Kent State’s Annual Security Report shows a decrease in typically highly committed crimes

Tricia Knoles is the KSU Police Department community resource officer. 

Madisyn Woodring Reporter

Kent State’s main campus had fewer arrests and reports for several types of crimes in 2019 compared to 2018, according to the newest Kent State University Annual Security Report and Fire Safety Report.

The Clery Act requires colleges that receive federal funding to disclose the number of fires and crimes that occur on campus and on nearby public property. These crimes can consist of sexual violence, robbery, assault, hate crimes as well as liquor law and drug abuse violations. 

The 2020 report on 2019 statistics came out in December instead of the fall. Community Resource Officer Tricia Knoles said this is because the Department of Education extended the deadline due to COVID-19. 

“[The Department of Education] understood that a lot of people, especially in the university community, were working remotely [and] had difficulties with getting statistics,” Knoles said.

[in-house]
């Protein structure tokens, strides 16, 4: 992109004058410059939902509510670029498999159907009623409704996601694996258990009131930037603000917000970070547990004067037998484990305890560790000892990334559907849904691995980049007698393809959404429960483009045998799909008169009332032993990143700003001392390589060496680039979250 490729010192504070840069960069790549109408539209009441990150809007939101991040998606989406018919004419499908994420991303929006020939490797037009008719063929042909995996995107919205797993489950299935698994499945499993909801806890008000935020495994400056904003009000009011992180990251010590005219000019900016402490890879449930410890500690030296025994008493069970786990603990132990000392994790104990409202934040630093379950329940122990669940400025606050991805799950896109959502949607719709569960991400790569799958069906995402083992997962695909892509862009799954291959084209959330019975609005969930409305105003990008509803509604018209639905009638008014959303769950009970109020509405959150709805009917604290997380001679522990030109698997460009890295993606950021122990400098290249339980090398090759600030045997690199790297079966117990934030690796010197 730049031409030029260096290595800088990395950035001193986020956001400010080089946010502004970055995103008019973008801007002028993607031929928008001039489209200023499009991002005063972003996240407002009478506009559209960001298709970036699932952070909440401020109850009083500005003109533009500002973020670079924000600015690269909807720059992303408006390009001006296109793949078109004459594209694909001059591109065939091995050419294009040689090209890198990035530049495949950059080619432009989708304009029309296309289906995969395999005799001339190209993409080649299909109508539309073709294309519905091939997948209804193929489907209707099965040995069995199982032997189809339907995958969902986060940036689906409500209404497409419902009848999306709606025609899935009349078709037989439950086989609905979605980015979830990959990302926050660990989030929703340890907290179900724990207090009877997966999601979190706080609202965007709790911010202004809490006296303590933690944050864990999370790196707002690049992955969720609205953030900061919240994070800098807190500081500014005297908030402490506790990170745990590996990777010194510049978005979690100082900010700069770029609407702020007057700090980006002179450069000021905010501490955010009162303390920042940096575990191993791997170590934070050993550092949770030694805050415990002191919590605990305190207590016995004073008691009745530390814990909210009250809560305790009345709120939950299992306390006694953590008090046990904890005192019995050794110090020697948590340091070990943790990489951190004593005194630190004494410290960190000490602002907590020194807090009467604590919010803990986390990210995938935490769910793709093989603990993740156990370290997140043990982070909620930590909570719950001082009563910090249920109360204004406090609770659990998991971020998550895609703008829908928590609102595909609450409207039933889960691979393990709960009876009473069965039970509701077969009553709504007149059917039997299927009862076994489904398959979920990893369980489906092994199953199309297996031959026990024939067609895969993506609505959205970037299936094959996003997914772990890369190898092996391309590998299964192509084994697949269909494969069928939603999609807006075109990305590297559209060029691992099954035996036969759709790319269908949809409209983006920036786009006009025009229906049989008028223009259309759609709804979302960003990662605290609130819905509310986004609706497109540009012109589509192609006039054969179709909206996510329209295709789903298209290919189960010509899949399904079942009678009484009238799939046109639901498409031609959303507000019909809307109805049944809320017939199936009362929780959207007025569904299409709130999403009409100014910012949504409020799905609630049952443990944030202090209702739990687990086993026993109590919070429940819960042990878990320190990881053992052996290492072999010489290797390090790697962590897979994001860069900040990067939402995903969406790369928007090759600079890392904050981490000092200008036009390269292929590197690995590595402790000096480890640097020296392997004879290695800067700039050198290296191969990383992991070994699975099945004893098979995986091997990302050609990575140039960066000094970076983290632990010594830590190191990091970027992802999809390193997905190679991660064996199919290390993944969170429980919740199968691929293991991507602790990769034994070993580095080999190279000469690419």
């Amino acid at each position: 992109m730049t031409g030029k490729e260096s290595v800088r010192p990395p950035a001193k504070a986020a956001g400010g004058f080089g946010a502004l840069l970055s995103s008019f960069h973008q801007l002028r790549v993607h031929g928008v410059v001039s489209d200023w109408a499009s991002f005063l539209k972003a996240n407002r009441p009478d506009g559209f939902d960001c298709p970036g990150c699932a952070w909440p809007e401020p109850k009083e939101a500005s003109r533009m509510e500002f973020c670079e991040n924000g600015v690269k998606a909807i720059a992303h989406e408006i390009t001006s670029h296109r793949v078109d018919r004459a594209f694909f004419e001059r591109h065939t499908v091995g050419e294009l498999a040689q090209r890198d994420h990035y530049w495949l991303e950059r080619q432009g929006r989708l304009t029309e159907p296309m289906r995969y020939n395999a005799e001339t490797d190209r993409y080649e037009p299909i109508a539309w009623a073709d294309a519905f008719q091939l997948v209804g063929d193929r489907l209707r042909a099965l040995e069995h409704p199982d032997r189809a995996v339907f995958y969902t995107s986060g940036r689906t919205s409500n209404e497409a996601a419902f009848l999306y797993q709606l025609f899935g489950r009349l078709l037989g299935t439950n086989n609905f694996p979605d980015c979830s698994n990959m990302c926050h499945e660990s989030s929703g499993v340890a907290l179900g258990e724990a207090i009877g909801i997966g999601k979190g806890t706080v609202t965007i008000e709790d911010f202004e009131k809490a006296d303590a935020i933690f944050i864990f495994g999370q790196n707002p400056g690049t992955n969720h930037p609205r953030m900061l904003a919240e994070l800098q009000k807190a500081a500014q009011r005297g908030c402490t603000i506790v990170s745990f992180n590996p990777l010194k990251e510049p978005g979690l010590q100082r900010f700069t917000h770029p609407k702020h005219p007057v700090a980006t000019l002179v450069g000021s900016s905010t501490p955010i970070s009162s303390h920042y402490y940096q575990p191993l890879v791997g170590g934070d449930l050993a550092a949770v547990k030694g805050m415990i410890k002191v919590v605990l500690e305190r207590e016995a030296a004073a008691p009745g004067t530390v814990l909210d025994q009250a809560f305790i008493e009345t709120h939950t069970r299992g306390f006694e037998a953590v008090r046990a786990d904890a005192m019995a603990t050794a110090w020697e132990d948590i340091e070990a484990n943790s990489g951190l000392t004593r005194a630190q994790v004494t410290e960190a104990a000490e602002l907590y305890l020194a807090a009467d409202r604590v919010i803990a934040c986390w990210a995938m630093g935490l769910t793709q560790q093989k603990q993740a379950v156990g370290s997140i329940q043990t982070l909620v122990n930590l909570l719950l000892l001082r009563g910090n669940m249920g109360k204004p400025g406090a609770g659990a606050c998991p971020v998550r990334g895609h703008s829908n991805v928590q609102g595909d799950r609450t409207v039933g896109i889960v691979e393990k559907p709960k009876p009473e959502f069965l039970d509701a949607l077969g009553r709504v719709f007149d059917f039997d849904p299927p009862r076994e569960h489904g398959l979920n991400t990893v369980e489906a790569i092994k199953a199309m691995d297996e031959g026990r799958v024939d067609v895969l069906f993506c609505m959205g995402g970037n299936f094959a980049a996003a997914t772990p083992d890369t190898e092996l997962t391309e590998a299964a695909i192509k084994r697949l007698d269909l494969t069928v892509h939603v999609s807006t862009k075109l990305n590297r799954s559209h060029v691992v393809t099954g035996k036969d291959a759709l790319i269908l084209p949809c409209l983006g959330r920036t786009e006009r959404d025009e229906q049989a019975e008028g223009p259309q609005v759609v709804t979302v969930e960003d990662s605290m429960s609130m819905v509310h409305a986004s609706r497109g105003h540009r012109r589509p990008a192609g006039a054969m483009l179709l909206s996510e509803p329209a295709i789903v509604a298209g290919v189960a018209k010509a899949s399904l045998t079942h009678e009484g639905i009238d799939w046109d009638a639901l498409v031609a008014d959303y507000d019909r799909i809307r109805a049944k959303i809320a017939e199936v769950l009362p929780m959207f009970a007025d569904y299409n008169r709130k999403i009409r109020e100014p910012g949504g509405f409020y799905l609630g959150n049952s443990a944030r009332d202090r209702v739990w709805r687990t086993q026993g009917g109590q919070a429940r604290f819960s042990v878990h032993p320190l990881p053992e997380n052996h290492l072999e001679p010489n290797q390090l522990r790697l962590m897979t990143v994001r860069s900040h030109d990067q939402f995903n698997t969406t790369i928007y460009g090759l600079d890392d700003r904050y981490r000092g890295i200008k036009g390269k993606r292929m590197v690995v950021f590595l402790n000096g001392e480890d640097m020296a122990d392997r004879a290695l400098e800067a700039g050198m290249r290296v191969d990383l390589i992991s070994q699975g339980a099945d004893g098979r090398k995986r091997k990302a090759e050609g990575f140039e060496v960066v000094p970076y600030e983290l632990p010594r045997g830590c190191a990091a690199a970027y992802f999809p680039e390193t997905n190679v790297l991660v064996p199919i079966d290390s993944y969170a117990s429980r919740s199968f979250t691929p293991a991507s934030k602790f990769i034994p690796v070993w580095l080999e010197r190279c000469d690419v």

On-campus liquor law violations continue to be the most committed crime with 103 related arrests occurring in 2019. However, there were 159 liquor law-related arrests made in 2018. 

On-campus drug abuse violations, the second most committed crime, have also decreased since 2018. Almost half as many arrests for drug use occurred in 2019 than in 2018.

“I think mainly that’s credited to education putting the word out,” Knoles said. “We do a lot, especially [in] First Year Experience classes. I’m in just about every class, doing drug and alcohol and party awareness presentations.”

However, crimes such as forcible fondling and stalking have increased slightly from 2018 to 2019. Five more forcible fondling cases were reported in 2019 than in the previous year, as well as one more stalking incident.

No fires occurred in the resident halls in 2019.

Madisyn Woodring is a reporter. Contact her at [email protected]